In the patent and upon the maps of  the manor, several places are designated by their Indian names, viz.,--

    Ahashawaghkick, a hill in n. w. corner, on Mass. line. Acawanuk, a flat or rock in n. part of North East, (Dutchess Co.).  Kachwawyick, a place w. of a certain mountain.  Kickua, or Kickpa, one of 3 plains near Roeliff Jansens Creek.  Mananosick, hill in w. part, on or near Mass. line.  Mawanaguasick, stone heaps on n. line, "where Indians have laid several heaps of stones together, by an ancient custom amongst them."  Mahaskakook, a "cripple bush" on s. line of patent.  Mawichnak, a flat on both sides of a creek where it joins R. Jansens Creek.  Minmissichtanock, a piece of land n. of Roeliff Jansens Creek.  Nowanagquasick, on n. line of manor, (Sauthier's map.)  Nachankooke, one of e plains near Roeliff Jansens Creek.  Pottkook, patented to K. Van Rensselaer, s. of Kinderhook.  Quisichkook, a small creek n. of Roeliff Jansens Creek.  Saaskahampka, or Swaskahamaka, a place opposite Saugerties, Ulster co.  Sacahka, on n. line of the town of North East.  Sankhenak, Roeliff Jansens Kil.  Skaankook, a creek.  Towastawekak, or Twastawekak, a creek.  Wachanekaisek, a small stream opposite Catskill Creek.  Wahankasick, near Roeliff Jansens Creek, (Sauthier's map.)  Wawyachtonock, a place.  Whichquopuhbau, s. w. corner of Mass.


2 With the view of settling their claims upon the Hudson, the Boston Government, in March, 1672, sent John Paine to New York to solicit permission to pass and repass by water.  The application was received with cold civility, and the subject referred home for the decision of his Majesty.  Gov. Lovelace improved the occasion to remind the Mass. people of the distrust with which they had received the commissioners sent over in 1664, and intimated that their application under other circumstances might have been differently received.--General Entries, IV. 177, 178.  Sec. Office.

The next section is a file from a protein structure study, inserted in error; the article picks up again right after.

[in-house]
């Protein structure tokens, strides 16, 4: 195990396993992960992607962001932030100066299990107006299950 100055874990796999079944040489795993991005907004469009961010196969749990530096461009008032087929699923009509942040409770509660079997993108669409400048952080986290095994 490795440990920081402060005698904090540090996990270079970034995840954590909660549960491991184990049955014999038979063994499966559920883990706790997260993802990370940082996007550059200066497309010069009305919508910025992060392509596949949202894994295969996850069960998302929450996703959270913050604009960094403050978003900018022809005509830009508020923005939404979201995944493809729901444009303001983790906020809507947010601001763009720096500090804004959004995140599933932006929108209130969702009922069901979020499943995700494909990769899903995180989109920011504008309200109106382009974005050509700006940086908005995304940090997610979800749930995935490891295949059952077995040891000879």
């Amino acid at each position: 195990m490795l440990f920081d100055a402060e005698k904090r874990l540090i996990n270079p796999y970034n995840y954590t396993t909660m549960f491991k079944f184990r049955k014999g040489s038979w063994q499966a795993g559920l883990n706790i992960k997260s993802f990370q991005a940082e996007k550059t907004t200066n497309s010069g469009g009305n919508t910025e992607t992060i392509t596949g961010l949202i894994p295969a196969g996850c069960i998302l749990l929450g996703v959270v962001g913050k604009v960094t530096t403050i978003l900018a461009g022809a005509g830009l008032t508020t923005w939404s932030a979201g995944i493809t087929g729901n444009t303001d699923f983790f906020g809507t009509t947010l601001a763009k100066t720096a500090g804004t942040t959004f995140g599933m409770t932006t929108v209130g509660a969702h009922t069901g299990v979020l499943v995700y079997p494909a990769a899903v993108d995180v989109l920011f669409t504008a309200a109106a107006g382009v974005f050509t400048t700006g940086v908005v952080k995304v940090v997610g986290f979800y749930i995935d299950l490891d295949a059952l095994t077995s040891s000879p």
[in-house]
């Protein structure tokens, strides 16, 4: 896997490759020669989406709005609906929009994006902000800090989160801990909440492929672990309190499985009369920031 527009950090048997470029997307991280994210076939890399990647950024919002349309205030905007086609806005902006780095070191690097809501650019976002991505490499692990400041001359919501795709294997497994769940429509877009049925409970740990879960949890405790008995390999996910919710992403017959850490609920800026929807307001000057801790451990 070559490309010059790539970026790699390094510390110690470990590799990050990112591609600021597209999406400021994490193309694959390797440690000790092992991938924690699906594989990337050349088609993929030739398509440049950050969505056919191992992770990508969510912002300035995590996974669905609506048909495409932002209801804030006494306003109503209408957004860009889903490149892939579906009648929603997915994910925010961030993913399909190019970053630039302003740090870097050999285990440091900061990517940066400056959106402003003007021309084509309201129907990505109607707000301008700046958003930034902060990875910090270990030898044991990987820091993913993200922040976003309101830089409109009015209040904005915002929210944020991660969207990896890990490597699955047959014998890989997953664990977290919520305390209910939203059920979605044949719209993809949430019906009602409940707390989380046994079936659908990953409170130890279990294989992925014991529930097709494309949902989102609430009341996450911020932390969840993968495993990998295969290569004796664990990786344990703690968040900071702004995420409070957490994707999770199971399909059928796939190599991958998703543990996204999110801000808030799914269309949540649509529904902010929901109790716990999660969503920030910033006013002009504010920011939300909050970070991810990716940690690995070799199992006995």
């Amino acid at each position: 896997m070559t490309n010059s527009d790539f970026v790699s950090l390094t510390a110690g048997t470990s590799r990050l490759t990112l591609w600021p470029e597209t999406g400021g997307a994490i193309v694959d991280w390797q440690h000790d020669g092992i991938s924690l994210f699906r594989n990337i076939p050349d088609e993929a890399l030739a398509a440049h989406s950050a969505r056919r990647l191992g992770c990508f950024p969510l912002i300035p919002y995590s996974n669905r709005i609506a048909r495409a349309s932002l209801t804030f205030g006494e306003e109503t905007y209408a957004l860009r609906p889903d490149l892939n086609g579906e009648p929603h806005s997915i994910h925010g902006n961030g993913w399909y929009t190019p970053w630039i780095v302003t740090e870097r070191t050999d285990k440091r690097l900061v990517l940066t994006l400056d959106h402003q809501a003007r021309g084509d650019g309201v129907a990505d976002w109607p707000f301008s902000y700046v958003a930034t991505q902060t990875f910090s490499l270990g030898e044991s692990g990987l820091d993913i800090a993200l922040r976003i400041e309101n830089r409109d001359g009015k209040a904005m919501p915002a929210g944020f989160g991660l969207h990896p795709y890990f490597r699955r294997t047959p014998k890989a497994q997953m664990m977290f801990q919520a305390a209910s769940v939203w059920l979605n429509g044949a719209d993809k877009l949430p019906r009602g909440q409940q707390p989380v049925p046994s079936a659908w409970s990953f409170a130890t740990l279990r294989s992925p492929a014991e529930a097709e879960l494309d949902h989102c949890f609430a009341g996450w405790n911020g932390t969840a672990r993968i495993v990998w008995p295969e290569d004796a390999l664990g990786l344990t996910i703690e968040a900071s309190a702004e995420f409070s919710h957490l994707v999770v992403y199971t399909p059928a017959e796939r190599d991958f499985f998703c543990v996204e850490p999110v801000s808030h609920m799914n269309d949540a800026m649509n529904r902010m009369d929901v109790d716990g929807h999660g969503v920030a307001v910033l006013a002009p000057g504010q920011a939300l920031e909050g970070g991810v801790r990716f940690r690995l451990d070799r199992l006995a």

3 Doc. Hist. III., 754


4 In 1791 the sheriff of the co. was murdered by an armed mob while in the discharge of his official duty.


5 A part of rangers was organized to suppress these; and under the act of May 11, 1780, 1500 was raised to defray the expenses thus incurred.


6 Assem. Doc. 156; 1846, p. 2.


7 This town was included in the Livingston Manor.  The line bordering upon Taghkanick was altered March 25, 1814.  A narrow triangular tract of about 1000 acres, in the extreme e. part of the town, known as "Boston Corner," formerly belonged to the town of Mt. Washington, Berkshire co., Mass.  The Taghkanick Mts. extend along the e. border of the tract, and form an almost impassable barrier between this and the remaining parts of that town.  Thus entirely isolated form the seat of civil authority, it became the resort of fugitives from justice, prize fighters, and others of like character, who bade defiance to the laws and practiced their unlawful acts with impunity.  In Dec. 1848, the inhabitants petitioned to be annexed to N. Y.  The State of Mass. consented in May, 1853.  The cession was accepted by New York, July 21, of the same year, confirmed by Congress, Jan. 3, 1855, and the Corner was annexed to this town, April 13, 1857.--N. Y. Assem. Docs. 54 & 194, 1849.